155. Telegram From the Department of State to the White House1

142479. White House pass San Clemente for Secretary Rogers and Assistant Secretary Sisco. For Secretary Rogers from Cline. Subject: INR [Page 520] Briefing Note: “Middle East: Soviets Seek Negotiating Advantage from Military Moves.”

1. Following is text of INR Intelligence Brief analyzing current Soviet tactics in their missile build-up in the Suez Canal ceasefire zone and considering possible political implications. Sisco carried an earlier version of this paper to San Clemente today.

Begin text: Moscow’s objection to U–2 reconnaissance of the cease-fire is a significant development, not because an aircraft might be shot down, but because of what the Soviet statement of August 28 adds to a picture of deepening Soviet commitment to pressure tactics in the peace negotiations.2

Not interdiction but intimidation. In our view the oral statement to Embassy Moscow signals no effort by the Soviets or the Egyptians to try to shoot down a U–2. Moscow would appear to have nothing to gain from such an action, which would seriously strain its relations with the US. The Soviets could not expect to keep the US from finding out what was happening in the UAR, even if a U–2 were shot down. (The only purpose to be served by delaying American information would be in the event that a sudden tactical move such as a cross Canal attack were contemplated, and there is nothing to indicate that any such move is in prospect. Indeed, there are good reasons against it at this time.)

The purpose of the Soviet statement appears, rather, to be an effort to discourage the US from making an issue of ceasefire violations. Warnings of “possible consequences” and “special surprises” which U–2s might elicit, coupled with the argument that U–2 flights are not “national means” and thus violate the American terms for its own ceasefire, seem designed to persuade the US that all it can get by raising the matter of ceasefire violations is acrimony from Moscow.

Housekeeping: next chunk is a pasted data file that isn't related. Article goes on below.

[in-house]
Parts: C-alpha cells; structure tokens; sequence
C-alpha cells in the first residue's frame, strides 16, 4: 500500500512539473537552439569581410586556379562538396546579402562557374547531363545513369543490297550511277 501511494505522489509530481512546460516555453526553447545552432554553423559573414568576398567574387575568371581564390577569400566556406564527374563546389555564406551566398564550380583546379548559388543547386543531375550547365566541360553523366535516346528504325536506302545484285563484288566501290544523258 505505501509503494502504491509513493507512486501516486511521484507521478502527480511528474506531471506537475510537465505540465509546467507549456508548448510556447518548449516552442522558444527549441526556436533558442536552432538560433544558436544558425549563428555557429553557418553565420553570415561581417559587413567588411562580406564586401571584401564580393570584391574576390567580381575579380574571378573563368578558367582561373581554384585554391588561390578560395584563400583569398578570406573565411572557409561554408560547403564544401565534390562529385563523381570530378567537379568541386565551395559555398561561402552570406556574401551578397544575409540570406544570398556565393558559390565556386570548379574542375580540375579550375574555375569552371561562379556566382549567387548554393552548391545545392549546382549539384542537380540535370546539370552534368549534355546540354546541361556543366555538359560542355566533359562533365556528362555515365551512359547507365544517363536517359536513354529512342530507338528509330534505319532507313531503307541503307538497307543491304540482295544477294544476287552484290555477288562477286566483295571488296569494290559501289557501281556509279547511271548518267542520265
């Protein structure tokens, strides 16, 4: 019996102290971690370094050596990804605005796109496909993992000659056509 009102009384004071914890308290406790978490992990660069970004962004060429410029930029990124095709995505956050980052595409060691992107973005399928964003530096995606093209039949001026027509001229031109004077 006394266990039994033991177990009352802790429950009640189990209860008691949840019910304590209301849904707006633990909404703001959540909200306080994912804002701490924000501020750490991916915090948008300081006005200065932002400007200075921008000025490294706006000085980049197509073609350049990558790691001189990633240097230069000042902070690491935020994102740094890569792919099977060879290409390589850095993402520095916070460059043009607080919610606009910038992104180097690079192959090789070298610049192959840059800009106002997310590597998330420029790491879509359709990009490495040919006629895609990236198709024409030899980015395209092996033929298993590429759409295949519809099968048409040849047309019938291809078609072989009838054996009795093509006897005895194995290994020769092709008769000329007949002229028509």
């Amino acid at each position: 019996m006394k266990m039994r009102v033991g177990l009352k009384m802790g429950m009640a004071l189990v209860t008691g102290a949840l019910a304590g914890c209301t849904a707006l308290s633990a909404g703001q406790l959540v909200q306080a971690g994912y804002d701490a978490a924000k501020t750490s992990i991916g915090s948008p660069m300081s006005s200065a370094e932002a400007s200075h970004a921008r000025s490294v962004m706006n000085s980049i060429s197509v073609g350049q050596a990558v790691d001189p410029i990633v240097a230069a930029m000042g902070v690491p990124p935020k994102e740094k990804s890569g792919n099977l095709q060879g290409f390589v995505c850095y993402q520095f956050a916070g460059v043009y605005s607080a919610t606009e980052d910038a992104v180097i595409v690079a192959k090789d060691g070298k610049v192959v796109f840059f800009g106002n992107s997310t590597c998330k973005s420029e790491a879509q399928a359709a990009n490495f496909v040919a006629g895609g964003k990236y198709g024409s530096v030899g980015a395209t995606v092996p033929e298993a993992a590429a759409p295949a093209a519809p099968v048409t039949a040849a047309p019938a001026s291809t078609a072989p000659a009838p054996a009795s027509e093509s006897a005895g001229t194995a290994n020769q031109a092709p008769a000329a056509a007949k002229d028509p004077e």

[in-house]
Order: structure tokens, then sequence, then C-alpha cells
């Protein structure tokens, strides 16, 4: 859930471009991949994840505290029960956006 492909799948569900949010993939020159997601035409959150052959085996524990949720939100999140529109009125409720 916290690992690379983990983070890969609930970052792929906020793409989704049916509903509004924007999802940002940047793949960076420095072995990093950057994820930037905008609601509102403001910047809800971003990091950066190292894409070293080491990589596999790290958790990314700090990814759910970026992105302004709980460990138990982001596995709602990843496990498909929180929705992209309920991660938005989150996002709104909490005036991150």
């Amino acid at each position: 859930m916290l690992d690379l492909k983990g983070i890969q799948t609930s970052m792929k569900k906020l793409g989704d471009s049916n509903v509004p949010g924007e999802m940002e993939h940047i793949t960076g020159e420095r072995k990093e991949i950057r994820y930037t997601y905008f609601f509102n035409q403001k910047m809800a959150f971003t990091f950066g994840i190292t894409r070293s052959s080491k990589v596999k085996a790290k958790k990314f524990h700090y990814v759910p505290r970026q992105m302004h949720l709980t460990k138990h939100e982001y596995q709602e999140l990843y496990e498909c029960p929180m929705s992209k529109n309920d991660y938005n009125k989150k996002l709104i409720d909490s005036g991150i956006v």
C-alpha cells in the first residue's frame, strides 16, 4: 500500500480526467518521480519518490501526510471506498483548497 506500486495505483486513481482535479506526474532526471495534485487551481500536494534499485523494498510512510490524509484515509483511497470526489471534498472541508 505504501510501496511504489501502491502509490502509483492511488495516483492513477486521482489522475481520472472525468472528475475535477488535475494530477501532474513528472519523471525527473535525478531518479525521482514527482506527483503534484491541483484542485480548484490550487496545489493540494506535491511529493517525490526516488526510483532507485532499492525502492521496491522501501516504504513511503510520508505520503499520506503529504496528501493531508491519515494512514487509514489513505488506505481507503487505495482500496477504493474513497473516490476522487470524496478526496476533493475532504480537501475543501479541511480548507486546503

Timing may be significant. The timing of the belated protest against the flights which Moscow had previously tolerated may be interpreted as no more than a gesture of solidarity with the UAR, which objected to the U–2s shortly after they were told that the U–2s had collected evidence of violation of the standstill. There is some ground, however, to support a hypothesis of a more immediate tactical purpose in the protest.

Just before the Soviet oral statement, there were American press reports of new techniques to be employed in the American reconnais [Page 521] sance effort. Even if Moscow was able to sort out the technical inaccuracies in these stories, it would still have been likely to see them as officially inspired. Moreover, on the morning of the day before the oral statement, the Soviets would have known of the flight, for the first time, of a double U–2 mission. Moscow may have calculated that the US was preparing new disclosures about continuing violations and made its statement in an effort to discourage them.

Negotiations—having one’s cake. The oral statement made no reference to the peace negotiations, for which Brezhnev’s speech of the same day expressed continued support.3 Moscow evidently hopes to enjoy both the prospect of success in the negotiations and the tactical military advantages of having vitiated the standstill provision of the ceasefire.